Now, while people are still outraged at the federal government’s failure in New Orleans, Bush wants to get rid of Posse Comitatus Act. The law was passed in 1878 in order to remove the military from domestic law enforcement. Specifically, the idea was to keep the military from “keeping social order” and upholding racist Jim Crow policies at polling places during Reconstruction. Which makes it seem like a good law to uphold – especially when you consider the past two elections and the fact that the National Guard already has the power to act as a police force (they’re the ones who opened fire and killed those four anti-war protesters at Kent State in 1970). But something tells me the Democrats will roll over and let Bush win this one, too.

Which is not to say that he wouldn’t look good in a flak jacket. In fact, it might go well with the denim jeans he likes to wear during those long vacations in Crawford.

As for me – I’m starting to think that all of those scary National Rifle Association people may be onto something when they talk about people having the right to bear arms in order to protect themselves from the government. I’m not there yet. Not by a longshot.

But I certainly am thinking about it.


cartoon is from here. Good luck reading it....


  1. Anonymous9:36 AM

    This may be your most focused, well-written blog piece yet. Even better than the menstruation one.

  2. Anonymous2:45 PM

    Bravo, CK. Thank you for that.

  3. Anonymous6:16 PM

    Nice read! Did you know that the Saudi stock market index (SASI) is up 83% since the first of the year?
    Over the past 12 months it has risen by 132% and by 465% in the past three years, thus making the US market indexes lookin, well, like a 3rd world banana republic.

    We will soon see & feel the decline in our standard of living.

  4. Anonymous6:24 PM

    Speaking of the right to bear arms, this should scare the shit out of every law abiding gun owner, liberals included.
    Remember, 1/3 to 1/2 of the crack, or perhaps crack piped up New Orleans police just left citizens to fend for themselves.

    Two national gun rights groups yesterday joined individual Louisiana gun owners in a federal lawsuit to stop authorities from confiscating firearms from private citizens in the aftermath of Hurricane Katrina.
    The National Rifle Association (NRA) and the Second Amendment Foundation (SAF) filed a motion in the U.S. District Court for the Eastern District of Louisiana, seeking a temporary restraining order to halt the seizures of guns from law-abiding citizens. They described the confiscations as "arbitrary," "without warrant or probable cause" and thus "illegal."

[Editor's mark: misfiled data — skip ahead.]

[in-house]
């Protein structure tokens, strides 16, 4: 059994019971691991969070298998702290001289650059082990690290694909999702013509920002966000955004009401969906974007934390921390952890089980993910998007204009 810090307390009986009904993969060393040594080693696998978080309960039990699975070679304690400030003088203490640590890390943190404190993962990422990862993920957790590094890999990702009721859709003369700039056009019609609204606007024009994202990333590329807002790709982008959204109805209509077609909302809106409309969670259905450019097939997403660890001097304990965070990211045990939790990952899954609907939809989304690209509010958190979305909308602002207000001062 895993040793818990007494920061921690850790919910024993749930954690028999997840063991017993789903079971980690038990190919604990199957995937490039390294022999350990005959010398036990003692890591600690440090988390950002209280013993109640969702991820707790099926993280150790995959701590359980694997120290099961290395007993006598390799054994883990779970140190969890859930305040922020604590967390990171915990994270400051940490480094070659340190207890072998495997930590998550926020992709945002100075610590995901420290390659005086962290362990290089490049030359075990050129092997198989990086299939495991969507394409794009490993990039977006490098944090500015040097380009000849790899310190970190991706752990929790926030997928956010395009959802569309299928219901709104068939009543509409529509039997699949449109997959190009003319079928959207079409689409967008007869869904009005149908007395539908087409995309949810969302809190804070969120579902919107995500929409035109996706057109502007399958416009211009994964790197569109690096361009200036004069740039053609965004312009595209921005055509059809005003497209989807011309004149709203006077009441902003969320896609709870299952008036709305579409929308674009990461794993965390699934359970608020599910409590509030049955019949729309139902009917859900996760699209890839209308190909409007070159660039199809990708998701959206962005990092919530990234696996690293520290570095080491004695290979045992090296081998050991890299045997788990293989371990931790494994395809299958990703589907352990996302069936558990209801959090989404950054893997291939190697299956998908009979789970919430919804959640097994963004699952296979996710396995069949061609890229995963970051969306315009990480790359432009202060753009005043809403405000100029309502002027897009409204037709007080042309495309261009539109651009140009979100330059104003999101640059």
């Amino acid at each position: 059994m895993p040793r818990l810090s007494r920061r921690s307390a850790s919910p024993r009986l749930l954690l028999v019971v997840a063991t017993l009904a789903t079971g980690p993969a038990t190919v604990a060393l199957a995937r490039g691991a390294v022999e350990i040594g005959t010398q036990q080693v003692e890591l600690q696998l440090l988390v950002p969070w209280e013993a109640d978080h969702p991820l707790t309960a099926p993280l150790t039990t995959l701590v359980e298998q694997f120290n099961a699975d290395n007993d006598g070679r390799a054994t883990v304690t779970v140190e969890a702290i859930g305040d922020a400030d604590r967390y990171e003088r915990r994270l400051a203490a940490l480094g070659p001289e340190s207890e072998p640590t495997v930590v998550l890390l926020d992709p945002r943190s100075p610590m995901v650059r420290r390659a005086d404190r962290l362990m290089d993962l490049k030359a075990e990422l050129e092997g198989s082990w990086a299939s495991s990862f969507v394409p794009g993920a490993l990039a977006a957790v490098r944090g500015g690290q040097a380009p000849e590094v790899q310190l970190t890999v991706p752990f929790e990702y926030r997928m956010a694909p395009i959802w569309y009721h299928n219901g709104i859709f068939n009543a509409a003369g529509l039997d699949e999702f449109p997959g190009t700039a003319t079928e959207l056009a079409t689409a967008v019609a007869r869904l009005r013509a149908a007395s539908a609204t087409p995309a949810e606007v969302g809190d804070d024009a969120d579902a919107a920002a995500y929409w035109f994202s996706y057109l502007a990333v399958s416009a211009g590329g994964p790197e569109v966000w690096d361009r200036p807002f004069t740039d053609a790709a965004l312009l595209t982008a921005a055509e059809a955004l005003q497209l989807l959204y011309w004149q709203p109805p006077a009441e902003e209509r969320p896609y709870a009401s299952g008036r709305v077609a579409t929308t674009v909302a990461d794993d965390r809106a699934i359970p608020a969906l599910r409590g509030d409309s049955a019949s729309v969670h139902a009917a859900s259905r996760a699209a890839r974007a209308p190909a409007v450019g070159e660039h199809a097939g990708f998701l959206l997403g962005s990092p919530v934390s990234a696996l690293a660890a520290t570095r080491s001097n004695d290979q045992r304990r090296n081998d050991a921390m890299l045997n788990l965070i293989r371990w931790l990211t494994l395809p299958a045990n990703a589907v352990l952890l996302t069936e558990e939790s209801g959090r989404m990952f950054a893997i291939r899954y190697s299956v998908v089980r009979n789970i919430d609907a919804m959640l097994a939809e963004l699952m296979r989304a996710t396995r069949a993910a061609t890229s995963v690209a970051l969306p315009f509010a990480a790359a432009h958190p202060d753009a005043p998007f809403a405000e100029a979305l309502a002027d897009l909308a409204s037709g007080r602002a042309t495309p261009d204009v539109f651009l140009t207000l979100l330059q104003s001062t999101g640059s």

New Orleans Police Superintendent P. Edwin Compass III "completely overstepped his bounds ... when he announced two weeks ago in the New York Times that only law-enforcement personnel are allowed to have weapons," Wayne LaPierre, executive vice president of the 3-million member NRA said in an interview yesterday.
    The police superintendent's comments were echoed by the city's Deputy Police Chief Warren Riley, who told ABC News: "No one will be able to be armed. We are going to take all the weapons."
    SAF founder Alan Gottlieb called the gun seizures "outrageous" and "illegal." He said New Orleans officials have refused to tell gun rights groups why they are now leaving citizens, already devastated by the Category 4 hurricane, "defenseless against lingering bands of looters and thugs."
    They "left us with no recourse" but litigation, Mr. Gottlieb said.
    Mr. LaPierre noted TV news coverage showing law-enforcement personnel going door-to-door to seize guns from New Orleans-area residents -- an action he said is unprecedented in U.S. history. The NRA official said he's talked to "hundreds of people who are enraged" about the new policy.
    Given the lawlessness in New Orleans, residents who remain in the storm-ravaged area there need their guns for protection, said Mr. LaPierre.
    "Things are worse at night, and people say their gun is the only source of comfort they have, the one thing they can depend on to save themselves and their families," Mr. LaPierre said, noting that a "third of the New Orleans Police Department walked off their jobs" during the Katrina emergency.
    "In fact, the Second Amendment has really been the underpinning for [New Orleans] citizens to stay alive," he said.
    Opponents of private gun ownership often say that public safety is their goal, "but in New Orleans, there was a complete collapse of government's ability to protect anyone," Mr. LaPierre said. "Citizens could only count on the looters, robbers and rapists."
    Attempts to reach the New Orleans Police Department yesterday about its gun confiscation policy were unsuccessful.
    Plaintiffs in the suit against the City of New Orleans are two local gun owners. One, whom Mr. LaPierre identified as Buell Teel, was on a boat rescuing people. "To protect himself, he had a firearm on the boat," which police saw and seized, Mr. LaPierre said.

    Remember, gun control is hitting your target.